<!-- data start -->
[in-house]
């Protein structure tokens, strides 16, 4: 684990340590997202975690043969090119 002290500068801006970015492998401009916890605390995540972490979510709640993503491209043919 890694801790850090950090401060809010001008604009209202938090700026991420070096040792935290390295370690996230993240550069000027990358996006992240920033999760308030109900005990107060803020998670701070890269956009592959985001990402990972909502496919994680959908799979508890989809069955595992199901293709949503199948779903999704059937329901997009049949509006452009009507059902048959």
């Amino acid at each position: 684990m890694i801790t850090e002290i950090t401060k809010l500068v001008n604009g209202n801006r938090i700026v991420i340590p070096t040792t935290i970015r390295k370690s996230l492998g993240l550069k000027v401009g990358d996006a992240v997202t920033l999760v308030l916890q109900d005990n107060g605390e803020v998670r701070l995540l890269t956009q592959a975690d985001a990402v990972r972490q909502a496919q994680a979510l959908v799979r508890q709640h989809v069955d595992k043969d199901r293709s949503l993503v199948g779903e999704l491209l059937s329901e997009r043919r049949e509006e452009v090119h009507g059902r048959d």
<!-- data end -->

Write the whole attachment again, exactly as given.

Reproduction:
[in-house]
């Protein structure tokens, strides 16, 4: 684990340590997202975690043969090119 002290500068801006970015492998401009916890605390995540972490979510709640993503491209043919 890694801790850090950090401060809010001008604009209202938090700026991420070096040792935290390295370690996230993240550069000027990358996006992240920033999760308030109900005990107060803020998670701070890269956009592959985001990402990972909502496919994680959908799979508890989809069955595992199901293709949503199948779903999704059937329901997009049949509006452009009507059902048959």
């Amino acid at each position: 684990m890694i801790t850090e002290i950090t401060k809010l500068v001008n604009g209202n801006r938090i700026v991420i340590p070096t040792t935290i970015r390295k370690s996230l492998g993240l550069k000027v401009g990358d996006a992240v997202t920033l999760v308030l916890q109900d005990n107060g605390e803020v998670r701070l995540l890269t956009q592959a975690d985001a990402v990972r972490q909502a496919q994680a979510l959908v799979r508890q709640h989809v069955d595992k043969d199901r293709s949503l993503v199948g779903e999704l491209l059937s329901e997009r043919r049949e509006e452009v090119h009507g059902r048959d």